Study the Teachings of Ifa

Elegua, Eleggua also known as Eshu is an orisha, and one of the most known deities of the Yoruba and New World traditions.

He has a wide range of responsibilities:
the protector of travellers,
deity of roads, particularly crossroads where 3 roads meet,
the deity with the power over fortune and misfortune,

Eshu is involved within the Orisha-Ifá system of the Yoruba as well as in African diasporic faiths like Santeria/Lukumi and Candomble developed by the descendants of enslaved West Africans in the Americas.

Eshu is sometimes identified with Saint Anthony, Saint Michael or The Child of Atocha , depending on the situation or location. He is often identified by the number three, and the colors red & black, white & black, or White Red and Black

Eshu is a trickster-deity, and plays frequently tempting choices for the purpose of causing maturation. He is a difficult teacher, but a good one. As an example, Eshu was walking down the road one day, wearing a hat that was red on one side and black on the other. Sometime after he departed, the villagers who had seen him began arguing about whether the stranger’s hat was black or red. The villagers on one side of the road had only been capable of seeing the black side, and the villagers on the other side had only been capable of seeing the red half. They nearly fought over the argument, until Eshu came back and cleared the mystery, teaching the villagers about how one’s perspective can alter a person’s perception of reality, and that one can be easily fooled.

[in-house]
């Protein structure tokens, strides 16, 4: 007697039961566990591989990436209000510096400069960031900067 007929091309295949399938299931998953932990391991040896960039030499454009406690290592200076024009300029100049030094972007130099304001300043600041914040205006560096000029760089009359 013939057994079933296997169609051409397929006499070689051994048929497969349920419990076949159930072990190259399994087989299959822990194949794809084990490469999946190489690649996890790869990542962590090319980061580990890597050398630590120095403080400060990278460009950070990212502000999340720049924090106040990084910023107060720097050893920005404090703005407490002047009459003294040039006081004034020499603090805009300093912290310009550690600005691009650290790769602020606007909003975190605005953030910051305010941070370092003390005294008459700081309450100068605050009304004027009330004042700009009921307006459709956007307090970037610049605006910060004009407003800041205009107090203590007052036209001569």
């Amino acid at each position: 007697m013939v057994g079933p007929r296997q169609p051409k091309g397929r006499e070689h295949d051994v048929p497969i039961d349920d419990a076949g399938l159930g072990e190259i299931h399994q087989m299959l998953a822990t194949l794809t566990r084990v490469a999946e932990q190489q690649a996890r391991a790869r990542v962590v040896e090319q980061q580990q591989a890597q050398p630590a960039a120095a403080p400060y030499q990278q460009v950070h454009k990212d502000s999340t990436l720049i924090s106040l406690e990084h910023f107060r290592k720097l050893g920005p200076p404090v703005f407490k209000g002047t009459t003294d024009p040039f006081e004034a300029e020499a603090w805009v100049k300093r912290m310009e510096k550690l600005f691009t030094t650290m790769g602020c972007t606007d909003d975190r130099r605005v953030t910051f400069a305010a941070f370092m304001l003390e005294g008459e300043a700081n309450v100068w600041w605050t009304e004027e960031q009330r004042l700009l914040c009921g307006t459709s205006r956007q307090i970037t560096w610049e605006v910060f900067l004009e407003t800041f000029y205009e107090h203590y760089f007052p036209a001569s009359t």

The veneration Eshu is widespread in the New World, as well as in Africa, and he is venerated under many different names and attributes:

Exu de Quimbanda: The Exu who is the messenger of the deities in Candomble is not Exu de Quimbanda. Exu de Quimbanda has a few similarities in how he is worshipped, such as in the colours he likes, but he is an entirely different entity, originating among the people of Angola, not the Yoruba of Nigeria. While the Exu de Candomble is an Orisha, the Exu of Quimbanda is like a Lordly or Kingly Spirit, and unlike the Candomble Orishas, he can be “bought” or “controlled” by the Quimbanda practitioner to go and do many sorts of deeds, while the Candomble Exu must only be petitioned. Exu de Quimbanda is a Nkuru, a spirit of the forest, while Exu of Candomble is a universal elemental spirit, the spirit of the crossroads and the divine messenger. The similarities between the two are that they both respond to red and black, they both are fed on the road, and they both are very tricky. Beyond that the similarities cease.

* Eleggua: Ellegua is another name used among Lukumi for Eshu.

* Legba: In Vodou, Papa Legba is the intermediary between the divine and humanity, while Kalfu is his Petro manifestation. Eshu also resembles the Voudon loa Simbi who is both the god of magic and the intermediate between humanity and Papa Legba.

* Lucero: In Palo Mayombe, Lucero (also Nkuyo\Mañunga\Lubaniba) is the deity of balance and guidance through paths.

* Esu: In Yorubaland, this is an energy that rose out of the Yangi (sacred red rock) and allows people to communicate with the Irunmole, Orisa, Orunmila, and so on. Is the oldest Esu. Also important in the African diaspora.